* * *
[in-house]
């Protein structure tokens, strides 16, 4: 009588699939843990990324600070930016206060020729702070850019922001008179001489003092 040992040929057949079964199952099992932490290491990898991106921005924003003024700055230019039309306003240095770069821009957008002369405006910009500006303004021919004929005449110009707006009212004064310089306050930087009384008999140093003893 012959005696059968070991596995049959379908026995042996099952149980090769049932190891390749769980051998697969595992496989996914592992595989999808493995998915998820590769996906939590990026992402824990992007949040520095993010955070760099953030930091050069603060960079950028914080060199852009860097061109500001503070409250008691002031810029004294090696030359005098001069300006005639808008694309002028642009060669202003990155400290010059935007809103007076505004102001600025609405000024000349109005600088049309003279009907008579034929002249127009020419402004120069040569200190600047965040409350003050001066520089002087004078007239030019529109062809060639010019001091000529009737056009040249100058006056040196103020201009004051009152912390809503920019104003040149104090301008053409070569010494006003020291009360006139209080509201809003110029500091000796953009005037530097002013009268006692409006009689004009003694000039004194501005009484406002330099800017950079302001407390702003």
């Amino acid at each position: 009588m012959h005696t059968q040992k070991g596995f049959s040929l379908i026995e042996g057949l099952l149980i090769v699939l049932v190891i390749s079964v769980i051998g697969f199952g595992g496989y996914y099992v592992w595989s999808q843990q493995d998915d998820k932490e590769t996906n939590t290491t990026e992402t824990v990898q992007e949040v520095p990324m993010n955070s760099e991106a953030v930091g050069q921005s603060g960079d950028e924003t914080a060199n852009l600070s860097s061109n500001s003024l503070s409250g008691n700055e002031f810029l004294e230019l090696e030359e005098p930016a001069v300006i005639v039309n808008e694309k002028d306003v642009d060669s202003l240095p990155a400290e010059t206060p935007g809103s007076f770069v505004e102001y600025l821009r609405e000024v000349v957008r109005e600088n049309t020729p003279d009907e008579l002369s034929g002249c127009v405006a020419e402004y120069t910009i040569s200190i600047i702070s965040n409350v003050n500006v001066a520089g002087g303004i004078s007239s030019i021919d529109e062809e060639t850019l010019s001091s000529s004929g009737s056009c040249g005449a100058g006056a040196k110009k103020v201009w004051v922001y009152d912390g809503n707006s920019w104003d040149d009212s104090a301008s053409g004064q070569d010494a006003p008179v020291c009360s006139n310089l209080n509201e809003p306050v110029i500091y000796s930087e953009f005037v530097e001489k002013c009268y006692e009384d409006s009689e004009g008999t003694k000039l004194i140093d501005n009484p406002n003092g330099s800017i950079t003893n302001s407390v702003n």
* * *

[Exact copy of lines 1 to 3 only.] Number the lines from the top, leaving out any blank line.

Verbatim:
[in-house]
């Protein structure tokens, strides 16, 4: 009588699939843990990324600070930016206060020729702070850019922001008179001489003092 040992040929057949079964199952099992932490290491990898991106921005924003003024700055230019039309306003240095770069821009957008002369405006910009500006303004021919004929005449110009707006009212004064310089306050930087009384008999140093003893 012959005696059968070991596995049959379908026995042996099952149980090769049932190891390749769980051998697969595992496989996914592992595989999808493995998915998820590769996906939590990026992402824990992007949040520095993010955070760099953030930091050069603060960079950028914080060199852009860097061109500001503070409250008691002031810029004294090696030359005098001069300006005639808008694309002028642009060669202003990155400290010059935007809103007076505004102001600025609405000024000349109005600088049309003279009907008579034929002249127009020419402004120069040569200190600047965040409350003050001066520089002087004078007239030019529109062809060639010019001091000529009737056009040249100058006056040196103020201009004051009152912390809503920019104003040149104090301008053409070569010494006003020291009360006139209080509201809003110029500091000796953009005037530097002013009268006692409006009689004009003694000039004194501005009484406002330099800017950079302001407390702003």
């Amino acid at each position: 009588m012959h005696t059968q040992k070991g596995f049959s040929l379908i026995e042996g057949l099952l149980i090769v699939l049932v190891i390749s079964v769980i051998g697969f199952g595992g496989y996914y099992v592992w595989s999808q843990q493995d998915d998820k932490e590769t996906n939590t290491t990026e992402t824990v990898q992007e949040v520095p990324m993010n955070s760099e991106a953030v930091g050069q921005s603060g960079d950028e924003t914080a060199n852009l600070s860097s061109n500001s003024l503070s409250g008691n700055e002031f810029l004294e230019l090696e030359e005098p930016a001069v300006i005639v039309n808008e694309k002028d306003v642009d060669s202003l240095p990155a400290e010059t206060p935007g809103s007076f770069v505004e102001y600025l821009r609405e000024v000349v957008r109005e600088n049309t020729p003279d009907e008579l002369s034929g002249c127009v405006a020419e402004y120069t910009i040569s200190i600047i702070s965040n409350v003050n500006v001066a520089g002087g303004i004078s007239s030019i021919d529109e062809e060639t850019l010019s001091s000529s004929g009737s056009c040249g005449a100058g006056a040196k110009k103020v201009w004051v922001y009152d912390g809503n707006s920019w104003d040149d009212s104090a301008s053409g004064q070569d010494a006003p008179v020291c009360s006139n310089l209080n509201e809003p306050v110029i500091y000796s930087e953009f005037v530097e001489k002013c009268y006692e009384d409006s009689e004009g008999t003694k000039l004194i140093d501005n009484p406002n003092g330099s800017i950079t003893n302001s407390v702003n």